Stacy DeWitt: He made it just really simple and really easy understand what He was trying to do. Our tiny little church of a 100 people, raised a $100,000.
Lynette Ezell: That is incredible.
Stacy DeWitt: It’s incredible. Incredible. We have stories of some of the youth, the teenagers who are working in fast food restaurants and saved all their tips and brought them up at the end of this time that we were saving our money and as an offering. And had this stack of cash and it just brings tears to my eyes to see the faith in the youth, believing in this call the Lord had for us. And so by a miracle we have this money and then we were able to find a warehouse and open up a little free boutique and so we started out with just a couple of clients and now last year, just last year alone, we served 3,262 foster children in kinship and their families.
Lynette Ezell: Wow.
Stacy DeWitt: The Lord has just exploded this ministry. We’ve been able to share the love of God with so many people just through these resources. They opened the door to sharing about who He is and His love for them and that they’re not alone.
Tera Melber: There’s so many thing in what you just said that I’m just so excited about. And things that I think we need to remember because it’s not as if, necessarily, we always get excited when we feel something that we feel like the Lord is birthing within us but we are as doers, many of us, ready to start yesterday. I love the way that the Lord says, “This is going to happen in my timing so I want you to seek me and I want you to desire me more than you desire what you’re passionate about. I want you to spend time with me. Fast for me. Wait upon me.” And then in that timing, the not the coincidence but that the Lord brought Kim into your church family right at that particular time, it just to me, shows that the Lord sees the helicopter view of all.
Lynette Ezell: From the beginning to the end.
Tera Melber: From the beginning to the end.
Lynette Ezell: That’s right.
Tera Melber: And He says, “Man, I’ve got this plan and you just get to walk the journey but I want your desire for a relationship with me above all things.”
Lynette Ezell: That’s right.
Tera Melber: I love that. That’s incredible.
Stacy DeWitt: And that’s exactly what it was. I tell the story in a very linear way where it’s like all the pieces fit together so logically but going through it …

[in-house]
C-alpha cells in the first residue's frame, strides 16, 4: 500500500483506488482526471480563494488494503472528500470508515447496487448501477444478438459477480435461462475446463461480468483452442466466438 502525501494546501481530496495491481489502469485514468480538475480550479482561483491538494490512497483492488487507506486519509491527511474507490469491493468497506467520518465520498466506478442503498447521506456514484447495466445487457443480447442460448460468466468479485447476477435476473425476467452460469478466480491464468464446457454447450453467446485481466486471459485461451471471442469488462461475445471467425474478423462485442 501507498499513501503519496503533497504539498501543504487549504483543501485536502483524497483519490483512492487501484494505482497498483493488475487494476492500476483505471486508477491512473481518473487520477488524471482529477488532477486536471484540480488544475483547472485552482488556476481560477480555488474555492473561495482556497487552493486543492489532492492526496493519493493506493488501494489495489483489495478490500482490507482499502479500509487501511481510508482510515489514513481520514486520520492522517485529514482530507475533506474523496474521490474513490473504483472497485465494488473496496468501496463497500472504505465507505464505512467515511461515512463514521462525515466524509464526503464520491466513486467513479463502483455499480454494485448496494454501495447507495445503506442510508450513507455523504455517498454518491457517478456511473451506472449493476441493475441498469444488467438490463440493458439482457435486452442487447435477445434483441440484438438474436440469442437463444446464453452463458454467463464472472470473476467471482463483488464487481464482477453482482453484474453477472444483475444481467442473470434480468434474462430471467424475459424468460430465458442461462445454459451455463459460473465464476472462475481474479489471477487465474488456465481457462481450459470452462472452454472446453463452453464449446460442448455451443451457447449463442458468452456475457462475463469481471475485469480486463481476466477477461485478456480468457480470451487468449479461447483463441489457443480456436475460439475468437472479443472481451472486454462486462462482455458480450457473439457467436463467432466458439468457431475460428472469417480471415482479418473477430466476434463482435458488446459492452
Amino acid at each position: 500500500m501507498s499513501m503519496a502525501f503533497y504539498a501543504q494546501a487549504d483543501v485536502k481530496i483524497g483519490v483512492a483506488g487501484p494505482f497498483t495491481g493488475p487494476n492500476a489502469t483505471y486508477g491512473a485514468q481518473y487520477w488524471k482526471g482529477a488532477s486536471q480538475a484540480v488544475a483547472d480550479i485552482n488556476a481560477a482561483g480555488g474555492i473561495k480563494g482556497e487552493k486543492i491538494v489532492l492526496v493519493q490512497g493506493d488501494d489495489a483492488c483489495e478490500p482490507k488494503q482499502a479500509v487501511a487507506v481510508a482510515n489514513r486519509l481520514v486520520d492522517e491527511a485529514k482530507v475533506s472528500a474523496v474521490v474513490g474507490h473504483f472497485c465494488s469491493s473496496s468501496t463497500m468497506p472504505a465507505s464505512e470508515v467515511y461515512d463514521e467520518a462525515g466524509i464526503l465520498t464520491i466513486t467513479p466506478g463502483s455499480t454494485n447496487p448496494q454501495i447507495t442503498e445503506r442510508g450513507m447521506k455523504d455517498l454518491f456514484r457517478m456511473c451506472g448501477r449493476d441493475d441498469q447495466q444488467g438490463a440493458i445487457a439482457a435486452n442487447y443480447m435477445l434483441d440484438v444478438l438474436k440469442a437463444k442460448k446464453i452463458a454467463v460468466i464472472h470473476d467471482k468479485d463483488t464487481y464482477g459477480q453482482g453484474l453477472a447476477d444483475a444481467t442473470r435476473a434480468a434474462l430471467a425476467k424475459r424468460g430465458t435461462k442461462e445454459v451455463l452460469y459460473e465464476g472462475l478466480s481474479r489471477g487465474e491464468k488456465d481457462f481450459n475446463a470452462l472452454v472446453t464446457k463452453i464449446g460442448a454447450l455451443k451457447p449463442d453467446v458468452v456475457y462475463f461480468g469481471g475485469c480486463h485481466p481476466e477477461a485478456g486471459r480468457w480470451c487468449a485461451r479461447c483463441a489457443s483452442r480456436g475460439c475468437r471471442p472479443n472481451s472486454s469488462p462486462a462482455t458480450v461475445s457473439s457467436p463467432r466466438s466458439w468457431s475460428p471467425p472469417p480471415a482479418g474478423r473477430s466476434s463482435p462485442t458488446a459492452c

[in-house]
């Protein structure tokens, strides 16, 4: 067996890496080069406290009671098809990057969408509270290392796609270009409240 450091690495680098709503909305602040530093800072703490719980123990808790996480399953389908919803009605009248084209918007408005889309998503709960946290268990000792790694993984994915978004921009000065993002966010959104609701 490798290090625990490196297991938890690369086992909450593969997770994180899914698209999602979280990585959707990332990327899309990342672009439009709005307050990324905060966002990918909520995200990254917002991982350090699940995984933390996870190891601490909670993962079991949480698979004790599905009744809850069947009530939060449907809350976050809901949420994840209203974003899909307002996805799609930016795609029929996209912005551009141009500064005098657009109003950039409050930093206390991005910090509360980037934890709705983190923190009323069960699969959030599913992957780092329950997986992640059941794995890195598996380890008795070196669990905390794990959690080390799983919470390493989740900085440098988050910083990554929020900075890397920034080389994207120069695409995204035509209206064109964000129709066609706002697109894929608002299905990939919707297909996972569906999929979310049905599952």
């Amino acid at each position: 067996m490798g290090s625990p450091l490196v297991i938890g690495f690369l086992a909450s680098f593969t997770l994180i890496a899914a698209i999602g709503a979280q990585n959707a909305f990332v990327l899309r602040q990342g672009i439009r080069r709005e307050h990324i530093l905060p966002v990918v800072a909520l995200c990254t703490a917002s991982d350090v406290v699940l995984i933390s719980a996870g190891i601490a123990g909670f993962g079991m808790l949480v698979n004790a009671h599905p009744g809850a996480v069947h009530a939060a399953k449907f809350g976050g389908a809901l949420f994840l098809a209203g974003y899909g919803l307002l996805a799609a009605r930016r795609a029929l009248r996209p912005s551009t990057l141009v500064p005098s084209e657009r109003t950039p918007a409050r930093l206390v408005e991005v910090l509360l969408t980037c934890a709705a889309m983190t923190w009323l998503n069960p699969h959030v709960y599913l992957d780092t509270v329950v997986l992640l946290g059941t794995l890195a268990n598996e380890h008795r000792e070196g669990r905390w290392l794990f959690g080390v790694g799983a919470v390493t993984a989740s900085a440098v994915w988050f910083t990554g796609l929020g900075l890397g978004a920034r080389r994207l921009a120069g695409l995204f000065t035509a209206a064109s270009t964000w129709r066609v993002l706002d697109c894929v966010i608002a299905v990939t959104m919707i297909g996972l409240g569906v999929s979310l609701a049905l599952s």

Lynette Ezell: We get it.
Tera Melber: It didn’t.
Stacy DeWitt: Lord, where are you?
Tera Melber: Right?
Lynette Ezell: Exactly.
Stacy DeWitt: I’m not seeing any fruit yet but I just, if anybody’s listening and God has put something on their heart, for these kids just to keep pressing in and surrender your ideas. Surrender what you think it looks like and God will bring about what He has in mind.
Tera Melber: And then He receives all the glory because we can’t make this stuff up. You can’t say, “Oh I went from thinking something to serving nearly 4,000 kids in one year in Los Angeles of all places. You can’t manufacture that. This was all just an unfolding of the Lord.” He receives all the glory for the whole thing.
Lynette Ezell: Absolutely.
Stacy DeWitt: Oh 100%. 100%. And my word for the year, this year is remain. Remain me and I in you. In other words, He’s reminding me that if I break away from the vine, I cannot do anything in my own power because it’s all about Him.
Lynette Ezell: Absolutely. I was thinking, Tera and I started something like this on a smaller scale here in the state of Georgia and we were like you Stacy, we knew the Lord was moving our heart. We’ve not hit 4,000 families but the idea of that number just can make me nervous.
Tera Melber: Oh it does.
Lynette Ezell: Bring fear into my heart and that’s why, like you said, you have to be completely dependent upon Him and abiding ’cause we bring nothing to the table.
Tera Melber: No, we don’t.
Stacy DeWitt: That’s true. That is so true.
Lynette Ezell: Absolutely.
Stacy DeWitt: And I feel like the more I let go, the more I’m able to see the power of the Lord through what we’re doing. I sat on my living room couch last year and I said, “I want what you’re dreaming about Lord.” ‘Cause I can think of these plans of what we can do but I want you to show me what you’re dreaming about. And a cool thing happened was that not just a couple days later, on my front porch of my home, a lady dropped off 30 American Girl dolls.
Tera Melber: Oh my goodness.
Stacy DeWitt: Beautiful American Girl dolls and I went, “What am I going to do with these dolls?” But I remembered my prayer and I said, “You create Lord. What is on your heart to do?” And that birthed a new activity that we get to do with the girls every year. We call it Dream Day and these little girls who are recovering from so much trauma, so much abuse, so much neglect, we bring them to the American Girl doll store where they pick out a doll. They get to have a special lunch. They get to be like all the little girls in our community and it’s a day where they get to be carefree and just feel like a little girl and be honored in that way. That particular event, what must have been on the Lord’s heart because these things just come to us and then we say, “What are your plans Lord? And show us what to do next.” It’s really a fun adventure.
Lynette Ezell: Wow. We were talking on the phone. You and I were talking last week and I was asking you to tell me things that I can see on Instagram and Twitter and look online at things I think you’re doing really well but I want to hear your heart how that as the ministry of James Storehouse has grown, for instance Dream Day for the girls but some things that you feel like, that are going really well that how the Lord maybe taken it a different avenue than what you saw from the beginning. Like helping with placements and things like that. What are some things that kind of changing or evolving there in the ministry?